Between Cutting Programs or
Cutting Rises as Preferred Way
At Emery Unified
|Emery Schools Superintendent John Rubio|
We're going to cut our way to excellence.
Parents, teachers and citizens have pleaded with the School Board to retain the popular Anna Yates Elementary School, but the Board, save member Christian Patz, has indicated they have already made up their minds to close Anna Yates.
Here's the Bay Area News Group story:
Emeryville schools chief sharpens budget-cutting knife
EMERYVILLE -- This tiny school district is teetering on the edge of serious financial problems and will have to cut staff and increase enrollment to balance its books.
The district received a "qualified" budget certification from the Alameda County Office of Education in March, which means it may not be able to meet its financial obligations. The district will have to submit a revised budget to the county in June.
In 2001, the school district ran into financial troubles and had to take a loan from the state and be overseen by the Department of Education after a former superintendent ran up personal charges on his credit card, leaving the district $2 million in debt. State control of the school district ended in 2011.
Its current problems are happening at the same time the district and the city are spending $90 million on a new all-in-one school project on San Pablo Avenue that will house Emeryville students from kindergarten through high school. The new Emeryville Center of Community Life will include a swimming pool, health clinic, city library, recreation center and teen and senior centers.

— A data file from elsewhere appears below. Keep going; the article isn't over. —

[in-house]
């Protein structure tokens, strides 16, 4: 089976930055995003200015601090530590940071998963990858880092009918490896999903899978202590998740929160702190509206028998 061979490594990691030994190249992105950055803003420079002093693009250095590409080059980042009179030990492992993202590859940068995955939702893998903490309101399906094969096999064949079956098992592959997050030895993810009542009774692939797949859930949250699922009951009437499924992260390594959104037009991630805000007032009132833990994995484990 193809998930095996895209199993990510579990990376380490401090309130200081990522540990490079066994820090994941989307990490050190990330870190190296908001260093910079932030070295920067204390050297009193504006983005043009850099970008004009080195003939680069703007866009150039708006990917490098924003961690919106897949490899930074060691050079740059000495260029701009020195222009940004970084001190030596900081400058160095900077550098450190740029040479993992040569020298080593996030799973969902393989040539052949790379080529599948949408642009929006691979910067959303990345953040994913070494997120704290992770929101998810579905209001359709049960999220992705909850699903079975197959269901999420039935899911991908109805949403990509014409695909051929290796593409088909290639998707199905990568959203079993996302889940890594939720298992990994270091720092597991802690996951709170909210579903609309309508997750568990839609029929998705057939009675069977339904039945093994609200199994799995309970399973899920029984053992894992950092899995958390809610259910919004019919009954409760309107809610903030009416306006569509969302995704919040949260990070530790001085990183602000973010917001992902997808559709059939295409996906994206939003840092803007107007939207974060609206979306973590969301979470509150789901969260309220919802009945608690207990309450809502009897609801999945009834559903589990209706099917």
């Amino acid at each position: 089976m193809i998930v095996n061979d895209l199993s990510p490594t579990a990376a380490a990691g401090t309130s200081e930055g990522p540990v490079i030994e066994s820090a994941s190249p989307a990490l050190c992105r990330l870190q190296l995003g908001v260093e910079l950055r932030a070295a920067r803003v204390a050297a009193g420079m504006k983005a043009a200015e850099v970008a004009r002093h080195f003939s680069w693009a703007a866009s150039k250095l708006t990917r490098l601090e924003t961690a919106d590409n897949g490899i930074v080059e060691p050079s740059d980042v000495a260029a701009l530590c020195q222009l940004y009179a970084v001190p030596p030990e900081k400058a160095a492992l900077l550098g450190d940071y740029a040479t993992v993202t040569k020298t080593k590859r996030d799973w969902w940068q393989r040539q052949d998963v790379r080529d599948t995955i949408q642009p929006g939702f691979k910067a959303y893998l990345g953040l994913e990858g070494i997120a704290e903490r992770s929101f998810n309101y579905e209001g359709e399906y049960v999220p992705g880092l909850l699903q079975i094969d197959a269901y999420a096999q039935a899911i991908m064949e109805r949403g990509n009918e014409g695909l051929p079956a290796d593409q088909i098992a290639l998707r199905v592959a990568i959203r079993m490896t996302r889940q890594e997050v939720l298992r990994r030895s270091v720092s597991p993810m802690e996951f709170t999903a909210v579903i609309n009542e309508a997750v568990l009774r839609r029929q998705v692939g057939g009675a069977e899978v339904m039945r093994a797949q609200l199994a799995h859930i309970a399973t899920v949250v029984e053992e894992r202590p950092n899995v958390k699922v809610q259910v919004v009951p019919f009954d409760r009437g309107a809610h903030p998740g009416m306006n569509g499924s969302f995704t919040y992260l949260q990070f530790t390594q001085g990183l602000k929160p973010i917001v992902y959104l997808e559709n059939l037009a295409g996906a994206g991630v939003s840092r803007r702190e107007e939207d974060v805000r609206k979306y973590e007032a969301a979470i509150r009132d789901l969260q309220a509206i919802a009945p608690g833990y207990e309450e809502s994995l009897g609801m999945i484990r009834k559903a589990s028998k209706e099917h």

Rubio said the cost of that project, in which the city is paying $20 million, is not related to the school district's budget problems because the money comes from a capital improvement budget and not an operating budget.
Patz said the district can increase its funding by granting more transfers of students from other cities, called inter-district transfers. He said about 60 percent of high school students already come from other districts. In kindergarten through eighth grade, about 40 percent of students come from outside the school district, he said.
The district's new school, which is set is set to open in January for high school students and May 2016 for all others and has a capacity of 850, could be a big draw for more students, Rubio said.
"This would allow us to add up to another 150 students to our district," Rubio said. "I think many parents and students will be attracted to the new facility that has the latest technology in classrooms for teachers and for student learning."
Patz said fixing the school district's problems comes down to some simple decisions.
"We don't have any extra money, and we have to cut," Patz said. "The only way to balance the budget will be to increase enrollment or reduce staff."
Contact Doug Oakley at 925-234-1699. Follow him at Twitter.com/douglasoakley.